This fails and tell me that the signature is invalid.


The problem is,

  orequest.addBodyParameter("method", "vimeo.videos.upload.getQuota");

Scribe then added this parameter to the base string used to form the signature. Vimeo saw that I was doing a GET and that the method parameter was in the request body and not query string, so it did not include it in the base string. Hence, the signature Vimeo expected was different than the one Scribe generated.

I am doing a GET however so I should be passing this parameter on the query string,

  orequest.addQuerystringParameter("method", "vimeo.videos.upload.getQuota");

This works, as would:

  OAuthRequest orequest = new OAuthRequest(Verb.POST, "");
  orequest.addBodyParameter("method", "vimeo.videos.upload.getQuota");

How to know which view inside a specific ListView item that was clicked

I’m having a ListView with my own custom adapter derived from a BaseAdapter. Each item in the ListView has sub items such as ImageView and TextView.

How can I know which one of these sub items the user clicked? Is it possible to attach a listener in the getView function for example, or could that be a problem?

/ Henrik

Edit: Currently I have a onItemClick in the Activity which contains the ListView. Is there any good way to know which sub item in a specific item in the ListView which has been pressed by checking the params in the onItemClick.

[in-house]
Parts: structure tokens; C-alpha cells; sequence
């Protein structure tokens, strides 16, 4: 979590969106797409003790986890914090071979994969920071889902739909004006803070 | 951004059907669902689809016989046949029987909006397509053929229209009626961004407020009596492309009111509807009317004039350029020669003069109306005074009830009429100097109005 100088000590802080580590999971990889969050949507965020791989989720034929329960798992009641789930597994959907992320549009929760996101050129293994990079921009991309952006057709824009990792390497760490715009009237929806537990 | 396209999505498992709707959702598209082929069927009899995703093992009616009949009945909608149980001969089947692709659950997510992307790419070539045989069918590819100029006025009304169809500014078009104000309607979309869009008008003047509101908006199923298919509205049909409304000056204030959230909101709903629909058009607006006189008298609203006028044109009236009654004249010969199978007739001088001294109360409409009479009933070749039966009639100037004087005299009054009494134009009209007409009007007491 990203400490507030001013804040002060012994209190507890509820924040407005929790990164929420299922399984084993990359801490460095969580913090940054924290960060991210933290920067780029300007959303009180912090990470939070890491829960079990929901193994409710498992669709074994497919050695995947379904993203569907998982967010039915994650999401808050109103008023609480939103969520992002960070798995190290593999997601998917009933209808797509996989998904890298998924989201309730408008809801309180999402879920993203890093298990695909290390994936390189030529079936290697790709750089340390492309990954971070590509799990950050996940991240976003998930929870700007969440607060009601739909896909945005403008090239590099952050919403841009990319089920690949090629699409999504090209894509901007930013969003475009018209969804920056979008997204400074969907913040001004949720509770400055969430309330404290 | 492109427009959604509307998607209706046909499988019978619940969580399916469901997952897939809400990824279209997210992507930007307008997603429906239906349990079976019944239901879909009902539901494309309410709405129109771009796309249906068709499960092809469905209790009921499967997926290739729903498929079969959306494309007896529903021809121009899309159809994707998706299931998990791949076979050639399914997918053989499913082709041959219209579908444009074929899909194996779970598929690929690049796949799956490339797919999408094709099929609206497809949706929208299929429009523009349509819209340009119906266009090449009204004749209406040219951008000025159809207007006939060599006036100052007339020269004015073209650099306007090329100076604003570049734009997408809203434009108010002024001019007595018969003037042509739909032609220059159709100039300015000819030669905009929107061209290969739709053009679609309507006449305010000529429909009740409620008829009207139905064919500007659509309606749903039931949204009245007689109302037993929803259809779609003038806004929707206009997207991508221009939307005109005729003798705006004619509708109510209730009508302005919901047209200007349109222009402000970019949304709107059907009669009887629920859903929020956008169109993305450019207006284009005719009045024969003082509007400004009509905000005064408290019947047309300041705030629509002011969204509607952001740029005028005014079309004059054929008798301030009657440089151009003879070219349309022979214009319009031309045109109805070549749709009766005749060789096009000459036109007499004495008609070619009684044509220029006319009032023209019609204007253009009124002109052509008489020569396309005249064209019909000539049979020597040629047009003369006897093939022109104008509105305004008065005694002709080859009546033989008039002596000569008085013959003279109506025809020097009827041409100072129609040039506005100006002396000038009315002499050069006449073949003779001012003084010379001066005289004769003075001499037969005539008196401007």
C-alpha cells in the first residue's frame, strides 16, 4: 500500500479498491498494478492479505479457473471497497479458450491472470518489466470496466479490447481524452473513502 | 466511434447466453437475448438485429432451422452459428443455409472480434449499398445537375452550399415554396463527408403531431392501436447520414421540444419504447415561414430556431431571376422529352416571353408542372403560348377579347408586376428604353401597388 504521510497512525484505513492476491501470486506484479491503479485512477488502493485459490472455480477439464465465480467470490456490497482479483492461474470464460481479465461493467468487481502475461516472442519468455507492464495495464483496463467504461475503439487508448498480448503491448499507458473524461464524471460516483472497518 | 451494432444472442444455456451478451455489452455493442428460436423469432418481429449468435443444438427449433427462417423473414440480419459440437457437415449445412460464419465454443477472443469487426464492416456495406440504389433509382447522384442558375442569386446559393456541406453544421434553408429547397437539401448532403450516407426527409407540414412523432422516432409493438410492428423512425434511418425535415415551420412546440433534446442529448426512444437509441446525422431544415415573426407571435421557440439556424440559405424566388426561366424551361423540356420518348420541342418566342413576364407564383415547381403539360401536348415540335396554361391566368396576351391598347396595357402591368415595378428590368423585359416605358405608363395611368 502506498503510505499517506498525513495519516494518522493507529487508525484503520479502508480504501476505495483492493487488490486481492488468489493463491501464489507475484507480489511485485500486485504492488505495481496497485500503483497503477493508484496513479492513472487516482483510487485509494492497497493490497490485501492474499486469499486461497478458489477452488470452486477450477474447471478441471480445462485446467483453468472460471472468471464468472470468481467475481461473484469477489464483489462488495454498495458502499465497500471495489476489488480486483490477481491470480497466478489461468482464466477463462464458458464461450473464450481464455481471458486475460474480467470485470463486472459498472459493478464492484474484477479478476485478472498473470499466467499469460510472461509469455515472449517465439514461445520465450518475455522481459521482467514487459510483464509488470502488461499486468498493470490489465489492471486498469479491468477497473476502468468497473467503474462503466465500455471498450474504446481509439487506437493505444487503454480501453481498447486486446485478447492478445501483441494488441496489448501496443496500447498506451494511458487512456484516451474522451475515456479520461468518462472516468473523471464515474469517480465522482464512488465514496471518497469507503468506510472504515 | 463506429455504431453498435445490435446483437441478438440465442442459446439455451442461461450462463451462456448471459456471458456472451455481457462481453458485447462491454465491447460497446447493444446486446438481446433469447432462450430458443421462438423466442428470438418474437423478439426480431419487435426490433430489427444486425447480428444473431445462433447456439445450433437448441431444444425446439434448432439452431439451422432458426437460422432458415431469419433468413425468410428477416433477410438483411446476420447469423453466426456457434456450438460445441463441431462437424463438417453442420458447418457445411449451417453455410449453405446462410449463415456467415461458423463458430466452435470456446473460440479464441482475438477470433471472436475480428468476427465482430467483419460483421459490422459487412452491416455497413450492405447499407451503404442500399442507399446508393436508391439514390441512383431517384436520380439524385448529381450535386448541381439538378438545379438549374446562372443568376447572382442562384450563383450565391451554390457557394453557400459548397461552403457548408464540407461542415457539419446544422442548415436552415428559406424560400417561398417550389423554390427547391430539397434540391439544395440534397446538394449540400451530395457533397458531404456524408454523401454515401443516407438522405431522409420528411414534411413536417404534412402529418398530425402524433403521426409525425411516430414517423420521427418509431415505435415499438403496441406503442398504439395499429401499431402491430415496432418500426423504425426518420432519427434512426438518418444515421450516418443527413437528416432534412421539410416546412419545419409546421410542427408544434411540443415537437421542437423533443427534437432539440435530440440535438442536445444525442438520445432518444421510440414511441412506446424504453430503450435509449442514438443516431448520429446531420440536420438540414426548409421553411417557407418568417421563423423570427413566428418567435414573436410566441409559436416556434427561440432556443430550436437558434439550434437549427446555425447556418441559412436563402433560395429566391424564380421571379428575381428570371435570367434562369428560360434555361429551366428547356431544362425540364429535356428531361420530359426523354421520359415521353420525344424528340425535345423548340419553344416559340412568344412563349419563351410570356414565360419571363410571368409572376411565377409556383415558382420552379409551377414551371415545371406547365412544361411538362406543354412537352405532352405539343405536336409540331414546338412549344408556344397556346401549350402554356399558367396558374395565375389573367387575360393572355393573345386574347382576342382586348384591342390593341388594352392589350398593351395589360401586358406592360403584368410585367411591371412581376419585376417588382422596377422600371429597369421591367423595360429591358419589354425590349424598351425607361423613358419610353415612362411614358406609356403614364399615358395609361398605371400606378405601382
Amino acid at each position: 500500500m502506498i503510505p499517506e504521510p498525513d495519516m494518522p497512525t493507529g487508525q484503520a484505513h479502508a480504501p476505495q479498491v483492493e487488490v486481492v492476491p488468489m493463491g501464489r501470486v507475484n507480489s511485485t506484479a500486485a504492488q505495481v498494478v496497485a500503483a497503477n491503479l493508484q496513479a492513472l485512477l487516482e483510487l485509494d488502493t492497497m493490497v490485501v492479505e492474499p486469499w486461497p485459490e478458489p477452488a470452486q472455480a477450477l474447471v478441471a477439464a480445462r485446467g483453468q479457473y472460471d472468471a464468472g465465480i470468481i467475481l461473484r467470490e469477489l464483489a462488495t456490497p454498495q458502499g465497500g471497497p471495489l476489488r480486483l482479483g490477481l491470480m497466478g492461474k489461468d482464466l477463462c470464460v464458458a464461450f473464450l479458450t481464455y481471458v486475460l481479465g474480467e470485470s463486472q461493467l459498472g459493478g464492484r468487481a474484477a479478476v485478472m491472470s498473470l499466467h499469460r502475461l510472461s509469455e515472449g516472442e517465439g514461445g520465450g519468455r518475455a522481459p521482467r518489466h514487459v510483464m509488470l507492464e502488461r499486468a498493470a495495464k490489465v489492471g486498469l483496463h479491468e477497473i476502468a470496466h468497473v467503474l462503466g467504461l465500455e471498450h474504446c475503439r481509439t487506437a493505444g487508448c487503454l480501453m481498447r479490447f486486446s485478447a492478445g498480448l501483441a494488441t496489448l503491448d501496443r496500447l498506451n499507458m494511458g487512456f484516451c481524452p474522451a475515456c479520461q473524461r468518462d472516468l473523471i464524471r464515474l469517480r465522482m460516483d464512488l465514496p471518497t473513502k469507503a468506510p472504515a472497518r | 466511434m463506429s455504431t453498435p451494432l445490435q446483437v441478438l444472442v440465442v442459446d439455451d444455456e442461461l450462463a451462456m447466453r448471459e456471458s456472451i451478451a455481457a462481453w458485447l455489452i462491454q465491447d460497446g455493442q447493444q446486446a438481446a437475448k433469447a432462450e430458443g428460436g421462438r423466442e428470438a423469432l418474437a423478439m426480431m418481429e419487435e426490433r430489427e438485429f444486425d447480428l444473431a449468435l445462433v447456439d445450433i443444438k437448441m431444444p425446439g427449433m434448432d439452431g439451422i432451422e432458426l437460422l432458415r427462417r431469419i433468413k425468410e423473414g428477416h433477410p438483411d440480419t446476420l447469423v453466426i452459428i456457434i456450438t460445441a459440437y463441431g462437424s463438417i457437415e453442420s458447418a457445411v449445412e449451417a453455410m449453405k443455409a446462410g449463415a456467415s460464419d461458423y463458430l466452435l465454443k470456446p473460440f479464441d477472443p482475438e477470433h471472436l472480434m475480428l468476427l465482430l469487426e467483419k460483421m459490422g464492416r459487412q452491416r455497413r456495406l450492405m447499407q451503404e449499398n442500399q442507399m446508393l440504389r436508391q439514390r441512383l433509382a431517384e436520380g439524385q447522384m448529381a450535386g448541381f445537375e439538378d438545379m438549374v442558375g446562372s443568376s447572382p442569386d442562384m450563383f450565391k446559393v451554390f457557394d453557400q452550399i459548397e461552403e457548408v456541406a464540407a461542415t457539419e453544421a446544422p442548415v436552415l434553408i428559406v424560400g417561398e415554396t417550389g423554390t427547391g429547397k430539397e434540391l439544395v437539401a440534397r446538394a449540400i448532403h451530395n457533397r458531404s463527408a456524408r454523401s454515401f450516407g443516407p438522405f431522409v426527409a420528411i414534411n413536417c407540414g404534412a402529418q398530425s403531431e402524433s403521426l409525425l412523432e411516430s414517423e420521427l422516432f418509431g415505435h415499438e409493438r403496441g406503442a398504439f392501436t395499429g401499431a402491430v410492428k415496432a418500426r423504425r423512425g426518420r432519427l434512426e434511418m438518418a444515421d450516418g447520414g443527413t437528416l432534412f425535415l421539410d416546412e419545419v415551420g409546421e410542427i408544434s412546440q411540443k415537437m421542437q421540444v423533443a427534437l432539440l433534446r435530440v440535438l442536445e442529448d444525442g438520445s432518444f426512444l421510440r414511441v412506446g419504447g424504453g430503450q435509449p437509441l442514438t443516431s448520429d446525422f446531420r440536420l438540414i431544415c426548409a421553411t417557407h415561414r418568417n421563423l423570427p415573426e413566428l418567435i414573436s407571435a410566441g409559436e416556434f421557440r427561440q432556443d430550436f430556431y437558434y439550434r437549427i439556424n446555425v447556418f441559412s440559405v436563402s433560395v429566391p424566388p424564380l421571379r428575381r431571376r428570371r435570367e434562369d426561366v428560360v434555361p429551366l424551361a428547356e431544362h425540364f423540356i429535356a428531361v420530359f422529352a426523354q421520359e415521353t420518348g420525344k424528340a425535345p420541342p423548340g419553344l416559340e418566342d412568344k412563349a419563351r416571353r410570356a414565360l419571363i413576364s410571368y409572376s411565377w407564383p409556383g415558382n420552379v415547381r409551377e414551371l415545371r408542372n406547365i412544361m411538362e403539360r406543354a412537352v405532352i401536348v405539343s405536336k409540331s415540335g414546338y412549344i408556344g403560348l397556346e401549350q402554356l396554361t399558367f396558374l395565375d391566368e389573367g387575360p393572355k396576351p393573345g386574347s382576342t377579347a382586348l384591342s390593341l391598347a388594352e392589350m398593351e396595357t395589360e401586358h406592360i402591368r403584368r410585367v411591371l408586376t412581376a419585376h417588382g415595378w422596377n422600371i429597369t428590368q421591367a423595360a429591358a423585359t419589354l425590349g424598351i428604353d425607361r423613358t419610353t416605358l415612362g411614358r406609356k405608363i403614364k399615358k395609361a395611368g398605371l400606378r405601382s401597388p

public void onItemClick(AdapterView<?> a, View v, int pos, long id) {


You can do it. You need to modify your getView method:

public View getView(final int position, View row, final ViewGroup parent) {
    YourWrapper wrapper = null;
    if (row == null) {
        row = getLayoutInflater().inflate(R.layout.your_row, parent, false);
        wrapper = new YourWrapper(row);
    } else {
        wrapper = (YourWrapper) row.getTag();

    wrapper.yourSubView.setOnClickListener(new View.OnClickListener()   
    public void onClick(View v) {
        // do something

Is Java’s System.arraycopy() efficient for small arrays?

Is Java’s System.arraycopy() efficient for small arrays, or does the fact that it’s a native method make it likely to be substantially less efficient than a simple loop and a function call?

Do native methods incur additional performance overhead for crossing some kind of Java-system bridge?